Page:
Note that this isn’t just confusing because he’s talking about an arcane subject. Let’s rework the sentence with my favorite non-technical subject:

I and many others have spent years debunking this unfortunate yet highly influential preference, but let’s begin by noting that reasonable people make the reasonable argument that, under certain conditions, mint ice cream that cleanses the palate or refreshes the senses could supply these wanted attributes, taste good, and be worth buying.

It’s still a mess, even though it’s easy to figure out that the writer is arguing that while mint ice cream isn’t very good, it might be all right under certain circumstances.

I was quite accurate when I wrote above that it was a paragraph disguised as a sentence. And this is a critical issue in writing. You can get as complicated as you want, but people need to be fed one idea after another. This is why sentences need to be relatively short. And this is why they need to be linked.

Here’s my rewrite of Bernstein’s monstrosity:

I and many others have spent years debunking this unfortunate yet highly influential theory. But that doesn’t mean there is nothing to it. So let’s begin by noting that under certain conditions, a tax cut that raises the after-tax wage or lowers the after-tax cost of capital could boost productivity. And that increased productivity could result in more tax revenue.

Note that I couldn’t save “reasonable people make the reasonable argument.” Unless you are being poetic or funny, you have no business writing a clause like that. Note also that I had to do a lot of rewriting at the end. The sentence falls apart — appearing to be a list of three things but really being just two things that Bernstein thinks are “critical variables.” I’m sure he will be embarrassed if he ever rereads that article. Because I like him, I hope he never does.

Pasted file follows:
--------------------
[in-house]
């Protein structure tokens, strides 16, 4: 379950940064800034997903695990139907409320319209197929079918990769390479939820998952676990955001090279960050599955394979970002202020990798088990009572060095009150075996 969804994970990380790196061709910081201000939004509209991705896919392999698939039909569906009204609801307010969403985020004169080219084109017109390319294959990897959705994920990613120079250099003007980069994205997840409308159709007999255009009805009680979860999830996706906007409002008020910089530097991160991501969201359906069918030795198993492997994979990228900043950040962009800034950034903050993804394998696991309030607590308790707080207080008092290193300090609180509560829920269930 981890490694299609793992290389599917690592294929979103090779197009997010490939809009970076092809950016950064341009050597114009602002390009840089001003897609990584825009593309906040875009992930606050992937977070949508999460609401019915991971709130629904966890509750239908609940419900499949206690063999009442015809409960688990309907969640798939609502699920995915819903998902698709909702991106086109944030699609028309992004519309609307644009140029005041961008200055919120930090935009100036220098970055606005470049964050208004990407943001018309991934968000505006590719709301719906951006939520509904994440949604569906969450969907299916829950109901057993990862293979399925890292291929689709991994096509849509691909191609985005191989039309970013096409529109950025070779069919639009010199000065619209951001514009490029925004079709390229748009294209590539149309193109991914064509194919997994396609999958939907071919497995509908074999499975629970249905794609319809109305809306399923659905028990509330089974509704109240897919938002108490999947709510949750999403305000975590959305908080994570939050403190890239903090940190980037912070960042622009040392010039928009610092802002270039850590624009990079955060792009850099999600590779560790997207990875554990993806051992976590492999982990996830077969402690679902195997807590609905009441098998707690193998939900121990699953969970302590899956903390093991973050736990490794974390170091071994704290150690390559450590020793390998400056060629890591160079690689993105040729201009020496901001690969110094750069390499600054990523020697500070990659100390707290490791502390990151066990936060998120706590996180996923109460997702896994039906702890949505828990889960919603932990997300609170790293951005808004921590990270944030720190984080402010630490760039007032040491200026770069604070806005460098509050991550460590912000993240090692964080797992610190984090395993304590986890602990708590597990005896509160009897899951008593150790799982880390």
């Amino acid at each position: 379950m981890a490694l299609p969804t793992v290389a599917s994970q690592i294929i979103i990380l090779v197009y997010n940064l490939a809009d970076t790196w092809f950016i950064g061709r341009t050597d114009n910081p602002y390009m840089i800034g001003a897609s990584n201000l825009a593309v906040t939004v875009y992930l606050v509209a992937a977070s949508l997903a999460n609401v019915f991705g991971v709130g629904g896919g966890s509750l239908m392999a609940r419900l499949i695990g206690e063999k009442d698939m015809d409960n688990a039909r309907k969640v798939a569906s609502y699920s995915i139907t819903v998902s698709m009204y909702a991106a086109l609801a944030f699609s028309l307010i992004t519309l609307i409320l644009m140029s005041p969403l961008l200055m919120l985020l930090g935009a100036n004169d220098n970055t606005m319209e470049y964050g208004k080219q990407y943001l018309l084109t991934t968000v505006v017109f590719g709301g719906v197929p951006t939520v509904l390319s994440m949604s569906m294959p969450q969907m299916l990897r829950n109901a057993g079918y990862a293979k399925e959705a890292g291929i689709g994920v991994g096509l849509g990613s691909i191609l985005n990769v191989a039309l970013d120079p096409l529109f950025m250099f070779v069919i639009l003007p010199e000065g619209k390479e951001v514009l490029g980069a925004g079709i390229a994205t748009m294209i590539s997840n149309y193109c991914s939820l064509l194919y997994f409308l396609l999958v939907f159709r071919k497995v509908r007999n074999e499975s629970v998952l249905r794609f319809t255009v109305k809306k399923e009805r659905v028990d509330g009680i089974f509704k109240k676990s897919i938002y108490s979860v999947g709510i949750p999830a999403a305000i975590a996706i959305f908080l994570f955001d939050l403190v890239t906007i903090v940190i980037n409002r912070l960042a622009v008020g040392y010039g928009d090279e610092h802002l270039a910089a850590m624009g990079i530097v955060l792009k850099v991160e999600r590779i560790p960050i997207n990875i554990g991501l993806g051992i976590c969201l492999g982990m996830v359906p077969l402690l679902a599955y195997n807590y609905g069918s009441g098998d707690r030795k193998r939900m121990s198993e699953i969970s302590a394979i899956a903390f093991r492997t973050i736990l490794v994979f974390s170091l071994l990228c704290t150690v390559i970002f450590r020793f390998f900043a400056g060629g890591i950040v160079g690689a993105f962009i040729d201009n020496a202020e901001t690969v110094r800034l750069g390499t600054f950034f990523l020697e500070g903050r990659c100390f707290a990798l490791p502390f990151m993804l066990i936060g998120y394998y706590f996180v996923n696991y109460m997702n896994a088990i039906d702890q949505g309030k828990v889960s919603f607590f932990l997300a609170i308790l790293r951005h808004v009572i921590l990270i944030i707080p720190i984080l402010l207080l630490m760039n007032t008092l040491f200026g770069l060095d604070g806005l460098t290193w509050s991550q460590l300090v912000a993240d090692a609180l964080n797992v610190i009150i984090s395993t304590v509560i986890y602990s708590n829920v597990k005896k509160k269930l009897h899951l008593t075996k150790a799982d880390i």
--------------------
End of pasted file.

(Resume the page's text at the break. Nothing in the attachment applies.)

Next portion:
As I’ll discuss tomorrow, the disclaimer really isn’t even necessary.

Anniversary Post: New Coke

New CokeOn this day in 1985, Coca-Cola introduced what became known as New Coke. But before I get to that, it is also the 11th anniversary of YouTube. I find that hard to believe. Even though 11 years is a long time, and I was on the internet for almost two decades before it appeared, it seems like YouTube was always with us. It’s hard for me to imagine life without it.

What I most remember about New Coke were the Bill Cosby ads. He had been the main spokesman for Coca-Cola. So I figured that when New Coke came out, they wouldn’t use him — at least at first. But no! They came right out with commercials of him saying, “Now you know me: I always loved Coke for years and years. I like this Coke better!”

Well, the New Coke was just a sweeter Coke. It tasted more like Pepsi. And at that point in my life, I liked the sweet taste of Pepsi. As I recall, I liked New Coke more than Pepsi. Now, I can’t drink Pepsi — it’s ghastly. What was soon to be called Classic Coke and now is just Coke, really is far more drinkable. But I don’t much drink any of it. I’m more a tea and beer man now.

The story of New Coke is that the original soda was losing market share to Pepsi. In blind taste tests, people did prefer Pepsi. So Coca-Cola decided to change the taste of the drink. This is a great example of how supposedly smart people often don’t know what they are doing. They should have know that people’s preference in soda (and pretty much everything else) is not rational. People didn’t make a rational choice between Coke and Pepsi.

So Bill Cosby lost that gig. But on the upside, he had more time to drug and rape women.

Romy and Michele’s High School Reunion

Romy and Michele's High School ReunionI watched Romy and Michele’s High School Reunion last night for the first time since it was out — almost two decades ago. My response to it this time was exactly as it was the first time I saw it. It’s an incredibly funny and charming film. At the same time, it’s a structural mess. About 50 minutes in, the film inserts a ten minute long dream sequence. That’s a little strange, but it’s followed by a non-dream sequence that is, if anything, more unbelievable. I remember when first watching it thinking that it too was a dream sequence.